Pedestrian safety

About half of traffic fatalities worldwide are vulnerable road users (VRUs) such as pedestrians or cyclists. VRUs are always the weaker collision partner in road traffic in the event of a collision with a vehicle. For the realization of safe autonomous driving, the safe detection and classification of VRUs and the prevention of accidents is essential. VRUs usually possess a high degree of freedom in terms of their movement capabilities, which allows them to suddenly change their movement behavior. This poses a great challenge to safety systems in terms of situation detection and interpretation of situation criticality assessment. Consequently, the improvement of safety systems that specifically detect and analyze the movement behavior of pedestrians is an essential part of current developments and Euro NCAP test scenarios. C-ISAFE is therefore researching algorithms to extract the behavior of VRUs from sensor signals and to be able to recreate it with specially developed VRU dummies.

Pedestrian detection

Pedestrians have the ability to quickly and unpredictably change direction and speed and suddenly step onto the road. Children up to elementary school age in particular have a high potential for danger. In addition to dangerous behavior, such as playing at the side of the road or not knowing the traffic rules, physical development that is not yet complete also plays a decisive role. For example, they have trouble assessing approaching vehicles. In addition, due to their small body size, they are almost undetectable to the sensor system behind vehicles and are thus detected even later when stepping out from between vehicles.

Therefore, it is of great significance for the implementation of automated driving in urban scenarios to be able to reliably detect pedestrians regardless of their age, to understand the situation and to be able to interpret intentions. In C-ISAFE, radar- and camera-based methods are investigated and developed to realize robust and fast detection of pedestrians. High resolution sensors for the near field are used. By evaluating the micro-Doppler effect (velocity distribution due to movements of the extremities) as well as high-resolution distance information, important insights into the pedestrian's behavior can be gained in addition to enhanced detection. For this purpose, C-ISAFE has developed patented methods to interpret the micro-Doppler profile of VRU into the algorithm for detection and behavioral intention. Early indicators are being investigated to register a change in motion (e.g., a change in direction) in a timely manner. Based on this, methods are developed to include these in a path prediction. So far, such path predictions are mainly based on only one environment sensor. To achieve the best possible pedestrian detection, C-ISAFE is investigating methods to combine complementary sensors such as camera and radar. By fusion of both sensors with the help of AI methods, their advantages shall be used and a high robustness against bad weather conditions like rain or fog shall be achieved.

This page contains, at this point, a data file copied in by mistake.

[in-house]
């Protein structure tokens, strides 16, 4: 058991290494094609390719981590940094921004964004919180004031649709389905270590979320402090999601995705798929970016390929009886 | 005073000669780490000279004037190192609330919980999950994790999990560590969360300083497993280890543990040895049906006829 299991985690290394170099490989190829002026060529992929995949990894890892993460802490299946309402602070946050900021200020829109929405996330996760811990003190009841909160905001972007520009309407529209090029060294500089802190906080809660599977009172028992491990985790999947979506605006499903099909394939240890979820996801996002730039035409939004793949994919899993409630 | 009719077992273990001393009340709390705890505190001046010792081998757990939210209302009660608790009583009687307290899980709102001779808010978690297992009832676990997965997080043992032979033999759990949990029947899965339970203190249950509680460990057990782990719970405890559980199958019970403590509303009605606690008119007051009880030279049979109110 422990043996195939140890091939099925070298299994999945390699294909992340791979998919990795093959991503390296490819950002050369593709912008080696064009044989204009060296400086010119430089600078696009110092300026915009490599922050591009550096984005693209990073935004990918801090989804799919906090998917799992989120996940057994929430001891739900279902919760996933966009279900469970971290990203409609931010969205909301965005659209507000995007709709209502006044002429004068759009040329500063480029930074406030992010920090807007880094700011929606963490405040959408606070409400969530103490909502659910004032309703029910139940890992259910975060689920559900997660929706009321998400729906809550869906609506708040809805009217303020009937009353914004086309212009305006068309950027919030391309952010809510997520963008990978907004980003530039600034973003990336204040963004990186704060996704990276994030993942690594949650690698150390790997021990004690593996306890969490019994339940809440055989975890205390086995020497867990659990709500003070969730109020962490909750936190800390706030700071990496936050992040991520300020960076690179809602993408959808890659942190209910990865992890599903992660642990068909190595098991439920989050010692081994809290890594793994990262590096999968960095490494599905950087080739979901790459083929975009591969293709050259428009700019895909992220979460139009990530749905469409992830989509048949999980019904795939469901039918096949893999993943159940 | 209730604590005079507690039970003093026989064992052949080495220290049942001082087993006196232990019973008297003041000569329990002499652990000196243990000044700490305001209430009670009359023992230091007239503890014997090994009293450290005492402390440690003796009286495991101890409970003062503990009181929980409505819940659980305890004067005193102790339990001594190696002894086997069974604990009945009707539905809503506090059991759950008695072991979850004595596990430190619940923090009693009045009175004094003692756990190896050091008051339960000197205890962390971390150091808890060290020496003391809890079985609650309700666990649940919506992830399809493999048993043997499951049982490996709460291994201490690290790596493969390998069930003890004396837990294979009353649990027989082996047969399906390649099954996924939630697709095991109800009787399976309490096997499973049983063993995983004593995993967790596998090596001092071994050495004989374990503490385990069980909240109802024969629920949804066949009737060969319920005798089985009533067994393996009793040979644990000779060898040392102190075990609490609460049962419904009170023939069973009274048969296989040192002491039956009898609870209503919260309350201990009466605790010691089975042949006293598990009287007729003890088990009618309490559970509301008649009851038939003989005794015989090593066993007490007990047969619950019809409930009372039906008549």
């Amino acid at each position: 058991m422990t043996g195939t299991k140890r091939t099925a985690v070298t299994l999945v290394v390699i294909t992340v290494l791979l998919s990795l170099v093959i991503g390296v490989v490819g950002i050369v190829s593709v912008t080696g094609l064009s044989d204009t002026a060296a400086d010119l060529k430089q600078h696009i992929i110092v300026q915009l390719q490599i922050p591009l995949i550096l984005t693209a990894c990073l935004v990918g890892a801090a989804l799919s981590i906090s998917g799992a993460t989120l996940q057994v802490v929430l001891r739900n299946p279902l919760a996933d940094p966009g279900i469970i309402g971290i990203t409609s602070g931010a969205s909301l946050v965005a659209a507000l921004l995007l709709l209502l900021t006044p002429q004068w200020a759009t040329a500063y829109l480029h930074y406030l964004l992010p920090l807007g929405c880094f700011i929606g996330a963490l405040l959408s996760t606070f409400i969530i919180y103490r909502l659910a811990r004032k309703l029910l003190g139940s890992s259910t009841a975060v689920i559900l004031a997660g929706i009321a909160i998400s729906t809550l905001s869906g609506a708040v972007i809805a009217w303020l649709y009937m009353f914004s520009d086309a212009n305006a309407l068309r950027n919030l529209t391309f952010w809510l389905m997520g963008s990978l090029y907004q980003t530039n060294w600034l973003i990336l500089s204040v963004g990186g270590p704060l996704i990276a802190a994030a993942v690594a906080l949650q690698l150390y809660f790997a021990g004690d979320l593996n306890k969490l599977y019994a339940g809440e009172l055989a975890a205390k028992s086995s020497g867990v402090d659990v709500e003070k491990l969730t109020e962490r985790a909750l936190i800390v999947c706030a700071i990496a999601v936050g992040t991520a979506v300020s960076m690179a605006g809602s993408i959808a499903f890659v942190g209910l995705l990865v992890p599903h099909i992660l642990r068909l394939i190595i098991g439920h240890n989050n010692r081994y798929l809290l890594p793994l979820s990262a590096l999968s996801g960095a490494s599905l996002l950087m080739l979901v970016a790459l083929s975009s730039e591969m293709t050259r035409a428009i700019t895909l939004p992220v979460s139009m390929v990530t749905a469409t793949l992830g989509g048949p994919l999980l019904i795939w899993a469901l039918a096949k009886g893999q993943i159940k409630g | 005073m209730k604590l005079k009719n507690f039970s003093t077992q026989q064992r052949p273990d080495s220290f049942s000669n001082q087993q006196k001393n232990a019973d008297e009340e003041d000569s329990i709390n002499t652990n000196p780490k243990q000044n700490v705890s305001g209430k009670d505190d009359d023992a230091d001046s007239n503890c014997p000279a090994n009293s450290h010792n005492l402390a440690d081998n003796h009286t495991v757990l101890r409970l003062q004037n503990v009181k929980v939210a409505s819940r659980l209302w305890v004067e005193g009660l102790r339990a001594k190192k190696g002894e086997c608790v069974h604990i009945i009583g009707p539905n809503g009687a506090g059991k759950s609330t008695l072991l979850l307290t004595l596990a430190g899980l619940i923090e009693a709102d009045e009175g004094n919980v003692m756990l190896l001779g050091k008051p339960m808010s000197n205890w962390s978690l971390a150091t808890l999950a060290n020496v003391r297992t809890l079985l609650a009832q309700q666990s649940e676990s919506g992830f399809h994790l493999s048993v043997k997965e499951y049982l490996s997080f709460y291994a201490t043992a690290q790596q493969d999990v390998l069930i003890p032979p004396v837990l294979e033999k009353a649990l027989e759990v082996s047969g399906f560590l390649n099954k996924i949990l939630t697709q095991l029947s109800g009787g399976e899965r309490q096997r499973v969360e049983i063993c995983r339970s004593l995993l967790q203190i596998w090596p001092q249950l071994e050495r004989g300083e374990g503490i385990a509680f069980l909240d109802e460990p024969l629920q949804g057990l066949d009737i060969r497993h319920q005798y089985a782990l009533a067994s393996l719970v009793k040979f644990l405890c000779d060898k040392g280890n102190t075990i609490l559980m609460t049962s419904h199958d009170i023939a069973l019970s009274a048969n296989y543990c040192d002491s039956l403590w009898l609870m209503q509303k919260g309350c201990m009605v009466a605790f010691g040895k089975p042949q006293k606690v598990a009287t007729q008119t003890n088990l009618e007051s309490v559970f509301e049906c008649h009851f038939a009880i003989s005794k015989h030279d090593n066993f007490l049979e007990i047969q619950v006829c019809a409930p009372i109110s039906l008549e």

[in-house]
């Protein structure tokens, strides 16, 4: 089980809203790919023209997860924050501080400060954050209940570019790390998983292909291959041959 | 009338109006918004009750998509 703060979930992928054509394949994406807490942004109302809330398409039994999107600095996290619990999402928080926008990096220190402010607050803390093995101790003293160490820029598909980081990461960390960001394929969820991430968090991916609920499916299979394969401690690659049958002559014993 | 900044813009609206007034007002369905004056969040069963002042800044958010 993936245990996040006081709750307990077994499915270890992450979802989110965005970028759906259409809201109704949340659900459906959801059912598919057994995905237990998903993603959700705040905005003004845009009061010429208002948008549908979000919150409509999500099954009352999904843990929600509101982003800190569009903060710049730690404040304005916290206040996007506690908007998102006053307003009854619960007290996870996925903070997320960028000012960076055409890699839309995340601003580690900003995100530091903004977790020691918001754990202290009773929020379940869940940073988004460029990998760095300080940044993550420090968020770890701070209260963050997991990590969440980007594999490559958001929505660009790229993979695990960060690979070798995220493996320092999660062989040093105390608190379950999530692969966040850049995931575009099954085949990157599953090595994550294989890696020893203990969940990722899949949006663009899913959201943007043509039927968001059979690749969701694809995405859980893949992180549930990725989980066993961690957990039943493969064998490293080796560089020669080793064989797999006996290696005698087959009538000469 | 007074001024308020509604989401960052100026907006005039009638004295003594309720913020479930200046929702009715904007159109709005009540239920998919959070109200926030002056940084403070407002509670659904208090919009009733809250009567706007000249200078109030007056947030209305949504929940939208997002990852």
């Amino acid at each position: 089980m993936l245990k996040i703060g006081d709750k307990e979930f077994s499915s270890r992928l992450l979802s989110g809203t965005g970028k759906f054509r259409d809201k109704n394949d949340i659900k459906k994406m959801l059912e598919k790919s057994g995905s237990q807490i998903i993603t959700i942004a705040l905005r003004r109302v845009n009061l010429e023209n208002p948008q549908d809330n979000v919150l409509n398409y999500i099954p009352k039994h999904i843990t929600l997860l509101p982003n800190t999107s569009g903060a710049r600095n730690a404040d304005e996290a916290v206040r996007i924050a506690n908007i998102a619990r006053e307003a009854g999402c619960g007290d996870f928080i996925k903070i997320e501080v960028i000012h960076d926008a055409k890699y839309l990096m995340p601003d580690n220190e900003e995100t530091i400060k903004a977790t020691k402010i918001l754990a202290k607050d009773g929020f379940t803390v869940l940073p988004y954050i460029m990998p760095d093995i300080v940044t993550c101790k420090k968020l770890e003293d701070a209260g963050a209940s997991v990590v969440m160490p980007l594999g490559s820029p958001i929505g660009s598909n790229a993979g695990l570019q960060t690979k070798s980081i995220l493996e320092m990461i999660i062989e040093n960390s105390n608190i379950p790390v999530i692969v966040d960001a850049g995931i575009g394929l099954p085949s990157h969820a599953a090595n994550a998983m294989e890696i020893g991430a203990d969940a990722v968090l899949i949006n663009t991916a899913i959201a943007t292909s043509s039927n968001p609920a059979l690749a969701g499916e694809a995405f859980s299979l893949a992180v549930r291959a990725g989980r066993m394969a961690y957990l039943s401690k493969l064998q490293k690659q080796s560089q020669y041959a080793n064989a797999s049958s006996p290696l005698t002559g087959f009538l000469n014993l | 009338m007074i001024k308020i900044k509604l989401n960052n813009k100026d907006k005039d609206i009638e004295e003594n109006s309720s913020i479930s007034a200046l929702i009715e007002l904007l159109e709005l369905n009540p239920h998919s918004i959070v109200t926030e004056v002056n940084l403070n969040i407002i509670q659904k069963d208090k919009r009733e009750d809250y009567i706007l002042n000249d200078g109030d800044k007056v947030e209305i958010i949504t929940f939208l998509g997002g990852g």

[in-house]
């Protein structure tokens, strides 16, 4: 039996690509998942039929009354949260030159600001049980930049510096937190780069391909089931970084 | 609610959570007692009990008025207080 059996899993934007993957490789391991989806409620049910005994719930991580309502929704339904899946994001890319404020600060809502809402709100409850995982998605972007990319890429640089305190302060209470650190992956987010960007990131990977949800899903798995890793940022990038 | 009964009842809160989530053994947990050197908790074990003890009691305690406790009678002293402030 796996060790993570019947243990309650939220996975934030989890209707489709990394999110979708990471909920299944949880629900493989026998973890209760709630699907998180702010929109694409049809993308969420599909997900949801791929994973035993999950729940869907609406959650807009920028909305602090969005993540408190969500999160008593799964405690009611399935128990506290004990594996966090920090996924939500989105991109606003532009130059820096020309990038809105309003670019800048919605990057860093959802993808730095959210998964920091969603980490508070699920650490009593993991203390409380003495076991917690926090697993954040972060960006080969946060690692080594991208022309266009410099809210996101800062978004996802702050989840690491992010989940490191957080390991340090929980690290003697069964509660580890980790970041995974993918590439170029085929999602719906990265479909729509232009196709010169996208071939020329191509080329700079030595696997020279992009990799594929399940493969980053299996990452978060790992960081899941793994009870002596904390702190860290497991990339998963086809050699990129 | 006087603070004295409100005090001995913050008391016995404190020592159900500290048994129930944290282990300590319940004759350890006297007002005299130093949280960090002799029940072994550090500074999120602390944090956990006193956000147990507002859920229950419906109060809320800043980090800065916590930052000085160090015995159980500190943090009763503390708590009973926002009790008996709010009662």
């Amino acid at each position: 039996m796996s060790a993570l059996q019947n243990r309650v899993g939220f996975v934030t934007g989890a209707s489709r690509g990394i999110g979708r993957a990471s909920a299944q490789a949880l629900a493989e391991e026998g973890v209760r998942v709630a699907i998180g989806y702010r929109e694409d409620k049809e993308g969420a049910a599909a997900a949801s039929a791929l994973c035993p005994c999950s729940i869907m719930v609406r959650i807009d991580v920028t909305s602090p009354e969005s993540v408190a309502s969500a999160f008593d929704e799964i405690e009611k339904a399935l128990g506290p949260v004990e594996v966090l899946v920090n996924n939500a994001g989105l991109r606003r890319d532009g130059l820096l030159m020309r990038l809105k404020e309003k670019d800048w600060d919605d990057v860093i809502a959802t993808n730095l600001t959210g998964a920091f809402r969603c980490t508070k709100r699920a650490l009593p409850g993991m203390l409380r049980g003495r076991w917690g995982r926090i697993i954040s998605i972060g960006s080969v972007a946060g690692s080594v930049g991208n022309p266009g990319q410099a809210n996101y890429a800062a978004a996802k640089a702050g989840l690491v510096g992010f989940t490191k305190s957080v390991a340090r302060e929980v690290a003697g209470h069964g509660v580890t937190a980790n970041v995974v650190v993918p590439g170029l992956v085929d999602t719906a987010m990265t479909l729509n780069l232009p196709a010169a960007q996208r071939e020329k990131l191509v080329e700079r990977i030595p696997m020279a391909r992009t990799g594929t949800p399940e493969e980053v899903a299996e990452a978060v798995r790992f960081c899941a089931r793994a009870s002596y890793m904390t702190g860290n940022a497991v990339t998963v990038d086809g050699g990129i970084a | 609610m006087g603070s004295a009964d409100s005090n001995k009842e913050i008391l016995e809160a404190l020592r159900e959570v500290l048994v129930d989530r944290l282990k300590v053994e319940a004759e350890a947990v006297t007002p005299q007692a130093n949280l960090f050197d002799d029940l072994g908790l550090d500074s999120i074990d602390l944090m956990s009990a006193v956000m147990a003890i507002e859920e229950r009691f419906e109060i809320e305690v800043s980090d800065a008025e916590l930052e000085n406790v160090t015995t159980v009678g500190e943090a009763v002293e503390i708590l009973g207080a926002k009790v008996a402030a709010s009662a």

The development of safe vehicles and new driving functions requires a targeted recreation of critical and dangerous traffic situations. A dummy pedestrian imitates not only the look of a human but also his or her movements and enables the safe recreation of critical traffic situations. Due to the progressing developments in the field of automated driving, starting from the sensor hardware via the recognition and interpretation algorithms up to the driving function, the requirements for a dummy are increasing. The challenge here is to reproduce the characteristic features and movements of pedestrians from the perspective of the automotive environment sensors by a test system close to reality. The development of such dummies and associated test methods is a research focus of C-ISAFE. In order to be able to simulate different walking styles and motion sequences more realistically than already available dummies, a new generation of pedestrian dummies (ArChi - Artificial Child and PAdDy - Pedestrian Adult Dummy) is being developed at the institute. These are driven by pneumatic muscles (comparable to human muscles) and enable realistic movement behavior. In addition to leg movements, arm and head movements are also simulated. Metallic components are completely omitted to enable a realistic radar signature and to reduce damage in the event of possible collisions with test vehicles. Various solutions are available for moving the dummy pedestrians in the indoor test facility, enabling different complex test scenarios.